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CURVE:Take a summer presidential road trip


July 12, 2007|By JOSEPH N. BELL

This is a mixed blessing. No more "smoking gun" hyped-up tape to entertain my visiting Eastern friends. Gone forever. I hope you didn't miss it. An announcer's voice over Nixon's explaining what the president really meant while what he really said was drowned out and fragmented. Or the historical record of Watergate that demonized the press while calling the break-in at Democratic national headquarters a "third-rate burglary" and ignoring the "dirty tricks" campaign. Or my favorite toy at the museum that allowed us to "interview" Nixon by bringing up fragments of self-serving speeches on a movie screen.

The other presidential museums I have visited slipped into this sort of lily-gilding occasionally — for example, the treatment in the Hoover museum in West Branch, Iowa, of the march of many thousands of World War I veterans on Washington to pressure Congress into passing a bonus bill the vets had been promised. The bonus was defeated, and on Hoover's orders, the vets were attacked and dispersed by heavily armed federal troops, an affair treated in the museum entirely through Chicago Tribune headlines calling the march a communist plot.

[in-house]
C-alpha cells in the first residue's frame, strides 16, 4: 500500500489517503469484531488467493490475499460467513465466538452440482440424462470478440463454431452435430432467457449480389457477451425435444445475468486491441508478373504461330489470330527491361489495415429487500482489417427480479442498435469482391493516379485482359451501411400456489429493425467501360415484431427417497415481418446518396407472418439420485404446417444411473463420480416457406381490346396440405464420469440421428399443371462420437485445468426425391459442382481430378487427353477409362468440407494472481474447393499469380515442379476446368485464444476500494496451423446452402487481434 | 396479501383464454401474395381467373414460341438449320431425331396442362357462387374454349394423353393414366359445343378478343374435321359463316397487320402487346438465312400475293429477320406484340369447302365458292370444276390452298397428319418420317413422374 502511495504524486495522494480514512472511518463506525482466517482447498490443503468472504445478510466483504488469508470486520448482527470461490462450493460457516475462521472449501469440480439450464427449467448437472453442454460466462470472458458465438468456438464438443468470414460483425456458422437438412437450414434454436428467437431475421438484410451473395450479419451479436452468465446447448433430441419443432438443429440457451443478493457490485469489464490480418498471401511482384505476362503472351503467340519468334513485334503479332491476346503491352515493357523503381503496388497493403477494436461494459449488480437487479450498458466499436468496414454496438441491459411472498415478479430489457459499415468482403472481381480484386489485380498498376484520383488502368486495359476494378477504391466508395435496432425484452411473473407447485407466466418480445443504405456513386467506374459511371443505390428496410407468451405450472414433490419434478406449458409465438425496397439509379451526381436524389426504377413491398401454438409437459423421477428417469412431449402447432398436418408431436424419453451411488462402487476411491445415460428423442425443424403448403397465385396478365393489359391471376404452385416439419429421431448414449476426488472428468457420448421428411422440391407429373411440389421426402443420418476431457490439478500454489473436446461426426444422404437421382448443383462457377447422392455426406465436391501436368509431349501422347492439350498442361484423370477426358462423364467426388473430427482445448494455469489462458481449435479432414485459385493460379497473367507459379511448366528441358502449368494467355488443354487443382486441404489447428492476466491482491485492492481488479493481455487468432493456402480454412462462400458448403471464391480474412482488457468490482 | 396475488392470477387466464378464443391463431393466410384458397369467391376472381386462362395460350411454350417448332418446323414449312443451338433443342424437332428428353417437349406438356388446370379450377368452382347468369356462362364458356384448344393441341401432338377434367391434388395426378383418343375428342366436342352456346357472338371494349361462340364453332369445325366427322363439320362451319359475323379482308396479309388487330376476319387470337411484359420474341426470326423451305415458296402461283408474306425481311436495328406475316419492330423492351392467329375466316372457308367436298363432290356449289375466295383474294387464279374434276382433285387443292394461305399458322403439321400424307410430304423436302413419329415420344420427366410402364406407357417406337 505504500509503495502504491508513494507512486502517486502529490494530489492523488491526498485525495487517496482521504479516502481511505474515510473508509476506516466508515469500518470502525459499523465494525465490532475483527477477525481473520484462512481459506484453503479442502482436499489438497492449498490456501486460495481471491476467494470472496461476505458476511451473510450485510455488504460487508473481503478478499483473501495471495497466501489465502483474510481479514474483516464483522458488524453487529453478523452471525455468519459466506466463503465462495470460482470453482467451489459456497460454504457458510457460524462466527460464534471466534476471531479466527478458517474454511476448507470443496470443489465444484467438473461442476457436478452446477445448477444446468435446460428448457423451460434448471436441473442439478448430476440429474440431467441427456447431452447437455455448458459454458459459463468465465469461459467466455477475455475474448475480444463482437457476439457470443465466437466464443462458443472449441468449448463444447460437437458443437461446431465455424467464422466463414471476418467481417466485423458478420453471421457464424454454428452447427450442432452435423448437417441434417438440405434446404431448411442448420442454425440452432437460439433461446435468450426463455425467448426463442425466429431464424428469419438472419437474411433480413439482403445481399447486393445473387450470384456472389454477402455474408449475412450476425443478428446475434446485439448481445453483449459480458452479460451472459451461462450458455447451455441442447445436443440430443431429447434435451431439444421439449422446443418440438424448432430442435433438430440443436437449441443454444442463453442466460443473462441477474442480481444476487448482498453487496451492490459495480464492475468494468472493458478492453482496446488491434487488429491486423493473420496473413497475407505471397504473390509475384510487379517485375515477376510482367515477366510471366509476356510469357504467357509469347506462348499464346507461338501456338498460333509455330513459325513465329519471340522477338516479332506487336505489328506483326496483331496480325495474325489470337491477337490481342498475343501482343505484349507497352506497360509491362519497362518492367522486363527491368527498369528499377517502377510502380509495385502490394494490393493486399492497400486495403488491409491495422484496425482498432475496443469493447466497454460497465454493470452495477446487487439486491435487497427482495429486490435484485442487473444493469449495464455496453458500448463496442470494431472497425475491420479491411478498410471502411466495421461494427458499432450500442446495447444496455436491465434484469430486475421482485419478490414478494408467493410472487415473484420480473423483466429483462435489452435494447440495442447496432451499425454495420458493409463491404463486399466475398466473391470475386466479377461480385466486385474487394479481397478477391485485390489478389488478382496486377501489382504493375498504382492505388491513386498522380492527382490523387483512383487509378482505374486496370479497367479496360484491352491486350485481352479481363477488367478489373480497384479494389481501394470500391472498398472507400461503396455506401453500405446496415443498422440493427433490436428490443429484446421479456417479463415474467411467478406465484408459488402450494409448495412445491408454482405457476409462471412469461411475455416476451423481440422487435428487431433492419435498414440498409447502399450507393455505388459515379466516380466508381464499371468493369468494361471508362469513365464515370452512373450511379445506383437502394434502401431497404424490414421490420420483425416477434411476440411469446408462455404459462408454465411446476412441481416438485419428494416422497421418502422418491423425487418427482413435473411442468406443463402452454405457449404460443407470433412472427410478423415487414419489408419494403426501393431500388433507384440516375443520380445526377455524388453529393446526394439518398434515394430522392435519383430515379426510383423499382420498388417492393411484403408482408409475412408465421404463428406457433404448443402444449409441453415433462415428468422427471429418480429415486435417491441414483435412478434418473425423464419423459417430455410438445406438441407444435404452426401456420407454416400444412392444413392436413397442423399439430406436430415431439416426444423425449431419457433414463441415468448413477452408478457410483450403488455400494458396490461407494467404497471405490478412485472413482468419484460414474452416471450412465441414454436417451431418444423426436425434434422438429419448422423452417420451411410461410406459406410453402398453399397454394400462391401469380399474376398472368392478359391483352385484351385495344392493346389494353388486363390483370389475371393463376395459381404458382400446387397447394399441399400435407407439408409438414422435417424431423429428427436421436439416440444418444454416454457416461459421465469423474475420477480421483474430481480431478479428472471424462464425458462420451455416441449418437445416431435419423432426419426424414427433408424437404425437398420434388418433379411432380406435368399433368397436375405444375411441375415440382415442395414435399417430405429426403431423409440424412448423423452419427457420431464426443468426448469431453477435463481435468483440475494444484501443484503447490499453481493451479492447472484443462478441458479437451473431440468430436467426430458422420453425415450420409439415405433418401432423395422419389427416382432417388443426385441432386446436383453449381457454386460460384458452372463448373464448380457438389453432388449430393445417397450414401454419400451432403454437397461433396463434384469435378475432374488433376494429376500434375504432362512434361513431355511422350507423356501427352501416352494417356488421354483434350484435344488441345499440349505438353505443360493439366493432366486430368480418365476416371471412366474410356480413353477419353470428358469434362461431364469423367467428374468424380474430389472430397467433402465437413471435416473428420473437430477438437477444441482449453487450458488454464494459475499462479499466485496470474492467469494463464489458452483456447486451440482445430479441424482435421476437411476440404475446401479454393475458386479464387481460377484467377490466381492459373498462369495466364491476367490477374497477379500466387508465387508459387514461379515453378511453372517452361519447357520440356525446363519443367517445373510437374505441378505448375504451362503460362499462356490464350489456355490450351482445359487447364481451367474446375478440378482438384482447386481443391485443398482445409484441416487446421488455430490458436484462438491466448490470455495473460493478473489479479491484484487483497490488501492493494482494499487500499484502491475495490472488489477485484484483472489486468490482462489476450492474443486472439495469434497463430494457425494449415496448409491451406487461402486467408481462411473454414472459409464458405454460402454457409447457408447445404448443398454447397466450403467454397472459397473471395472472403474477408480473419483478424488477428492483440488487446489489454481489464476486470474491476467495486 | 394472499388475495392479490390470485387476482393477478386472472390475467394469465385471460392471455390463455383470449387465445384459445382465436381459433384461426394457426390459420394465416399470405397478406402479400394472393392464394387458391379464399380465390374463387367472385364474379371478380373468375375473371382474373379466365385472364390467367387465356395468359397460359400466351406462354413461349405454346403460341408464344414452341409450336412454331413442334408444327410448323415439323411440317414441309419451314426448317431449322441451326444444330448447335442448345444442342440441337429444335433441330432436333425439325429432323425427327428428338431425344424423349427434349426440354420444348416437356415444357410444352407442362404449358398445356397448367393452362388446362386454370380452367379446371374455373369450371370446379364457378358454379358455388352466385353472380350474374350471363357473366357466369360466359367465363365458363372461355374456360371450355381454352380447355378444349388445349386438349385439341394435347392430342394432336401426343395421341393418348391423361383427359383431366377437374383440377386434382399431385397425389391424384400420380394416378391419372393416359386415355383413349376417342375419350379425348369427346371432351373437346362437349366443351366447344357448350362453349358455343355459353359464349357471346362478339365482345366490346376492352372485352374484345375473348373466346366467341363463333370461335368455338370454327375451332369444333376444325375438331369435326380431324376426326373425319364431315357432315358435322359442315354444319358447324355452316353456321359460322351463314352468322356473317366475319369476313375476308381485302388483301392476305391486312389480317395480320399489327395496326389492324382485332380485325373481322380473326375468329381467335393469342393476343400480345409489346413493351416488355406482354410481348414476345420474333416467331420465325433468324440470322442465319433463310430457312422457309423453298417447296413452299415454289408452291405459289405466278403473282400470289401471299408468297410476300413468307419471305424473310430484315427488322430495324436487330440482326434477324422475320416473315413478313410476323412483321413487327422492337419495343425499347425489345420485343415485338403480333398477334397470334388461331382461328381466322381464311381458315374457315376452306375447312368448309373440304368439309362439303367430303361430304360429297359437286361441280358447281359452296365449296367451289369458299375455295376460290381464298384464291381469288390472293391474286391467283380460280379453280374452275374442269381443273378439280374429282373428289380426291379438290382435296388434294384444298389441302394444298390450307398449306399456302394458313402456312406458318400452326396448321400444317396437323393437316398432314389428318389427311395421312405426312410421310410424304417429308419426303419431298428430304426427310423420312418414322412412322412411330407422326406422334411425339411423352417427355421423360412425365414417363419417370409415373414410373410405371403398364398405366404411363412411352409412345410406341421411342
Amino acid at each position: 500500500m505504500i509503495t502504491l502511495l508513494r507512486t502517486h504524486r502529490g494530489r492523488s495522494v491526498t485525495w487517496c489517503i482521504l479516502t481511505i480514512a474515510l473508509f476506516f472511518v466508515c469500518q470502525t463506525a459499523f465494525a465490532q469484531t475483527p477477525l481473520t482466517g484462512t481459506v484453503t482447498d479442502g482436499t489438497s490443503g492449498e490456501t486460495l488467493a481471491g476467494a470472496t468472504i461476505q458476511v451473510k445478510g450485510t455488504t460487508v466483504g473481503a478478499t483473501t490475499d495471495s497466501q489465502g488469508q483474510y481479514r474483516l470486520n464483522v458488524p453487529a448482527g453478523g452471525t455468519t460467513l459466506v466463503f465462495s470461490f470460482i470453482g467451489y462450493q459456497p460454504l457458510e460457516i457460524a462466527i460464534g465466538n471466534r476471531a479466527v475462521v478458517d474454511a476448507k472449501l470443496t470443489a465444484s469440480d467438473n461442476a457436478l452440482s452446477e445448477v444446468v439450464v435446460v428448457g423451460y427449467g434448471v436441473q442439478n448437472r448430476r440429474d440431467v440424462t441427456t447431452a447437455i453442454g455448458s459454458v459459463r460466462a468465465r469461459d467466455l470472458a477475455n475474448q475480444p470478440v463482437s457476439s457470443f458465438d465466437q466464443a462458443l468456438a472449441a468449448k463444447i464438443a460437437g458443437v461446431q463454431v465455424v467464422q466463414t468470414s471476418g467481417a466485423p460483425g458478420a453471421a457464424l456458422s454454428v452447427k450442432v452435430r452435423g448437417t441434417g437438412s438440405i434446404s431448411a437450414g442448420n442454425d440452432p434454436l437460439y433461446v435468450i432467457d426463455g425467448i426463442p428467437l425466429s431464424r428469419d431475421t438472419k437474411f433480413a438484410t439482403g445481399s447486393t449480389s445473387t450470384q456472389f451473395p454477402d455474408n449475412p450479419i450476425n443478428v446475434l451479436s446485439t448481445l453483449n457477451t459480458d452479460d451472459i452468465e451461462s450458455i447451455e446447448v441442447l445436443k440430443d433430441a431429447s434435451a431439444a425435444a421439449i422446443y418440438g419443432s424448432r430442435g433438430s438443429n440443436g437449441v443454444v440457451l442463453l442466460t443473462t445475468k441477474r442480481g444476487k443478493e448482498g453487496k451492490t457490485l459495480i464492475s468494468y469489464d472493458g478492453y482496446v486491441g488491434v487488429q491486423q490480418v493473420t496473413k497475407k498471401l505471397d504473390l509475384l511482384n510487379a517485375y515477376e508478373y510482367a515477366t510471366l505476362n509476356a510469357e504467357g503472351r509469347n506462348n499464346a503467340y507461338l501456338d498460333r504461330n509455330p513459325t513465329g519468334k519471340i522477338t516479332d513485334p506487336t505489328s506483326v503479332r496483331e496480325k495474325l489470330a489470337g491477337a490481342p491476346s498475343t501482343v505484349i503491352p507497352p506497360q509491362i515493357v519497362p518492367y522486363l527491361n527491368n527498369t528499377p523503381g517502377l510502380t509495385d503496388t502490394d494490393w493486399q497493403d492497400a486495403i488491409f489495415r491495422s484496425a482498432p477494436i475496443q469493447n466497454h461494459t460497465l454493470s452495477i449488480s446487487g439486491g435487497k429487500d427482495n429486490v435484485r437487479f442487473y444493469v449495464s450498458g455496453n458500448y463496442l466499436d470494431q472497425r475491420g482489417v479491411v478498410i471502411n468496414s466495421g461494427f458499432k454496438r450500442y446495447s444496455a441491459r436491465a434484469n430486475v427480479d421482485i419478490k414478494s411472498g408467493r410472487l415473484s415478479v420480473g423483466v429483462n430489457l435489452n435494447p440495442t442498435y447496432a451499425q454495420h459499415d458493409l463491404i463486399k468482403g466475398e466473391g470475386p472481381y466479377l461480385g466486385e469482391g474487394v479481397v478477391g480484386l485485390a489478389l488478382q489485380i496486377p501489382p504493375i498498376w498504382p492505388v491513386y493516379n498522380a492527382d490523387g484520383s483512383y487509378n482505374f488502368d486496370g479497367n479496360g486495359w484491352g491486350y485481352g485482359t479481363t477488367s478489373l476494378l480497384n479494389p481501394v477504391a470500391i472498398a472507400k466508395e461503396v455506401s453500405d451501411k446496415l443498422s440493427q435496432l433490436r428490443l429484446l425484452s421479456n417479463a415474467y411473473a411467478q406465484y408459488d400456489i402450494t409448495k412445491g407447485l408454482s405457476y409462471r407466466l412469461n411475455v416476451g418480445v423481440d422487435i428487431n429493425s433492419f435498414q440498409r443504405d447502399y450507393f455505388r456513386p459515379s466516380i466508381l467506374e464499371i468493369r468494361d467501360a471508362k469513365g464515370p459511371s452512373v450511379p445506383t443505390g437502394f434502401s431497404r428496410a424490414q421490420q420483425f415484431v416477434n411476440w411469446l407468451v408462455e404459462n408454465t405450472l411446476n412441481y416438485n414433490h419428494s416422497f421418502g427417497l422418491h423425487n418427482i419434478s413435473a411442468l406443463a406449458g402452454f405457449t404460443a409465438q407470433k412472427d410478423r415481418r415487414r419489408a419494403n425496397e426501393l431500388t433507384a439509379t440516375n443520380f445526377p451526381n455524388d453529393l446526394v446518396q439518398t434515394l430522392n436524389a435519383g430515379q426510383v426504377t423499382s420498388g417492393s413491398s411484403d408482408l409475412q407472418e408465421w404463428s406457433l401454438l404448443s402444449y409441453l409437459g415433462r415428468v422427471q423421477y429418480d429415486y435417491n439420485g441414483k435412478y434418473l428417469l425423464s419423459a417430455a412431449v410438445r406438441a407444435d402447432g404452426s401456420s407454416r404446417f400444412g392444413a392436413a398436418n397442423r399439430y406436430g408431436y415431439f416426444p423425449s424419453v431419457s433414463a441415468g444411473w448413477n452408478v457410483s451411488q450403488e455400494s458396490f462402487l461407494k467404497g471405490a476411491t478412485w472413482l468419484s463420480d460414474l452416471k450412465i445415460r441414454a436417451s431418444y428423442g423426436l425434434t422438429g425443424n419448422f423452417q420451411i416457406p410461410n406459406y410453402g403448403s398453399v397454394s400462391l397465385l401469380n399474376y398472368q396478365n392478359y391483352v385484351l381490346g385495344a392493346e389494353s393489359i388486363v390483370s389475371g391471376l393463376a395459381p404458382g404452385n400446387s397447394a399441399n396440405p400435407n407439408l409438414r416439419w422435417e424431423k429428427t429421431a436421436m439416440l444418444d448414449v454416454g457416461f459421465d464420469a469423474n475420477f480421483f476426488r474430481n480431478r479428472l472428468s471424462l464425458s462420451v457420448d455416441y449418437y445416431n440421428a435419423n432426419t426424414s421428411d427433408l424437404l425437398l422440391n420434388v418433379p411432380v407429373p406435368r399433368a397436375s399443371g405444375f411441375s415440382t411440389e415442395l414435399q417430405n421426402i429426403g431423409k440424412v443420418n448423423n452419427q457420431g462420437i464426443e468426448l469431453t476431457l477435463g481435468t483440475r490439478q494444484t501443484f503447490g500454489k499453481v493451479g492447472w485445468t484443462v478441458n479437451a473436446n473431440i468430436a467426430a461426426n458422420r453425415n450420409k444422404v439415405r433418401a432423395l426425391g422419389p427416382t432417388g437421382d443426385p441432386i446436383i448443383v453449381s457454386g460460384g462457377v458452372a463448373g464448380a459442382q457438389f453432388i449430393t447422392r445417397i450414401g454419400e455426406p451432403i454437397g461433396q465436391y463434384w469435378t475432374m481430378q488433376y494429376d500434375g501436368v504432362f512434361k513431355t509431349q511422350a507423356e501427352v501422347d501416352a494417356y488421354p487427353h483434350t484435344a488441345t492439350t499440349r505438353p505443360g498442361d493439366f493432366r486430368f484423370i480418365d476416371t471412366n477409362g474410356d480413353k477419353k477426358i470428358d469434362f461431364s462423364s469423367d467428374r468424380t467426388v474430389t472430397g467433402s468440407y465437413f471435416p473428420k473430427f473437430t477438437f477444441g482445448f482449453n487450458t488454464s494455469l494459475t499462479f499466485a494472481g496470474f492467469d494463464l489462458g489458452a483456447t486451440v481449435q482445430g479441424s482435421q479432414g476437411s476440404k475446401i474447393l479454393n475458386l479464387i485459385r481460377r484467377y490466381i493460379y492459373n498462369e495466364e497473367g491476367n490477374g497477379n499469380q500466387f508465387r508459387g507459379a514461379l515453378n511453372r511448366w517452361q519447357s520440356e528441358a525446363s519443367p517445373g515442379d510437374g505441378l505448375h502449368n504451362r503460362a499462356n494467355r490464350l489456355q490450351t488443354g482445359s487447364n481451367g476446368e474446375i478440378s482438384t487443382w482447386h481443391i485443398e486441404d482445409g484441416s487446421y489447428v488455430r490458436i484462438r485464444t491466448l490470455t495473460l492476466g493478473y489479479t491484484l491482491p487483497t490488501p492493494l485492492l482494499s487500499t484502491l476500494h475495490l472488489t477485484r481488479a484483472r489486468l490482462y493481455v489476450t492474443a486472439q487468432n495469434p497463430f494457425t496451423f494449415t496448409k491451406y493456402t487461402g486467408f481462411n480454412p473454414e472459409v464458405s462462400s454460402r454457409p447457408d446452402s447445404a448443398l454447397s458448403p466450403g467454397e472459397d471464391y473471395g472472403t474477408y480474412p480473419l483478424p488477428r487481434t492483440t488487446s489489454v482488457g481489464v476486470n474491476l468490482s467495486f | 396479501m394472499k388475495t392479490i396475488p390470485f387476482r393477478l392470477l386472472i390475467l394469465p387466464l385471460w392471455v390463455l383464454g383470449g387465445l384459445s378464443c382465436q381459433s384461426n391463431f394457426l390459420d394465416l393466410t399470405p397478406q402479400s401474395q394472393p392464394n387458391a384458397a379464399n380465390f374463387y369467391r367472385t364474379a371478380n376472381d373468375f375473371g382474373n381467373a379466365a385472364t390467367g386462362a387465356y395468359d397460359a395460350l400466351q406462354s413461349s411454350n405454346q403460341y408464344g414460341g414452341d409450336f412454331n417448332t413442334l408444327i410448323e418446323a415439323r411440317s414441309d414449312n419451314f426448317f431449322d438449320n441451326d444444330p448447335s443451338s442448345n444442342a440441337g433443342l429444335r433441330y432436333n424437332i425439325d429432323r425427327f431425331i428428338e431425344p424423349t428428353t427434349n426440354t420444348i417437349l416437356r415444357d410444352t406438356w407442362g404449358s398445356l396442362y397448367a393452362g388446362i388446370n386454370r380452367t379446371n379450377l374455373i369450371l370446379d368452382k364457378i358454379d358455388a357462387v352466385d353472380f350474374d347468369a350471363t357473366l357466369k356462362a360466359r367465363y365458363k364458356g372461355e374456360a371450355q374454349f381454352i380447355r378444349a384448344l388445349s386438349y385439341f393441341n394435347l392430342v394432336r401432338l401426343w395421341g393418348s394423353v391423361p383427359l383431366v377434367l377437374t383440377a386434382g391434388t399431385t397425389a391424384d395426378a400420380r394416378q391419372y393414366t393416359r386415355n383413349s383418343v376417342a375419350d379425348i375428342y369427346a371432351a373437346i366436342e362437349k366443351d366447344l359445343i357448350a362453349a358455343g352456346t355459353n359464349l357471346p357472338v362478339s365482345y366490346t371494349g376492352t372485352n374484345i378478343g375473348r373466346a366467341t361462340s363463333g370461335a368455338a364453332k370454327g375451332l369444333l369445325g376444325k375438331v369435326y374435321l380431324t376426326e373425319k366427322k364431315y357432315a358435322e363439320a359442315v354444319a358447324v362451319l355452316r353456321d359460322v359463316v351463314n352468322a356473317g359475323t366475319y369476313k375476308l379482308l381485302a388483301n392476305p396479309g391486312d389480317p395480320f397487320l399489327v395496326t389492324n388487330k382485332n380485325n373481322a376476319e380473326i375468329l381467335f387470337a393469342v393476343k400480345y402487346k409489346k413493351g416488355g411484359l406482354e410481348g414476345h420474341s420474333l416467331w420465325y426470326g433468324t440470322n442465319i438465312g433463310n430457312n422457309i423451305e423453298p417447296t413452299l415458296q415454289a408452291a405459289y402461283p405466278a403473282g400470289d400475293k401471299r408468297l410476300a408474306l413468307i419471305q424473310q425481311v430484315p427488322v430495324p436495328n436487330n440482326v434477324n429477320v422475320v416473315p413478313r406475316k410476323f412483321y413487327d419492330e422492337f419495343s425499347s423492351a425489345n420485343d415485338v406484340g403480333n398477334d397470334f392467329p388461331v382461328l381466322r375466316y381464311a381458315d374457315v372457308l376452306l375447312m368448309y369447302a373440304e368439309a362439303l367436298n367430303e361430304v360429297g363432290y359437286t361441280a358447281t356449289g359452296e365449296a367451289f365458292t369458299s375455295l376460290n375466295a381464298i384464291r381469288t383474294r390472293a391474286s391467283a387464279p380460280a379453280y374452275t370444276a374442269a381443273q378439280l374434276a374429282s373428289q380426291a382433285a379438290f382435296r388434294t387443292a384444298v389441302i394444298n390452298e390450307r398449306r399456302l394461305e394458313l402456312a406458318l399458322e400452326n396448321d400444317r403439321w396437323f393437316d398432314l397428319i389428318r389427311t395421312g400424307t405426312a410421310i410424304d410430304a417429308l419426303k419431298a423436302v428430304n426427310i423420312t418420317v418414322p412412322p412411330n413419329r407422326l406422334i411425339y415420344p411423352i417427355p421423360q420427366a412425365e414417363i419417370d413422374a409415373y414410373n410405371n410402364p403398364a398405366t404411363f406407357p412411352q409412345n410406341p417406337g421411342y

But this sort of one-dimensional treatment is the exception rather than the rule.

Some of these museums take an almost gleeful pleasure in giving space to presidential critics. This is especially true with presidents Truman and Roosevelt. Both have corridors of blistering cartoons and personal correspondence that allow frailties to show through.

If you are exploring the United States this summer, you might want to consider a presidential museum side trip.

Here's how you could do it in a few days. Fly into St. Louis, rent a car, and visit first the new and exciting Lincoln Museum in Springfield, Ill., then into Iowa for Hoover, followed by Truman in Independence, Mo., and Eisenhower in Abilene, Kan. None of these sites are more than a few driving hours apart.

And maybe in a few months, we can add the new and improved Nixon museum in our own backyard.

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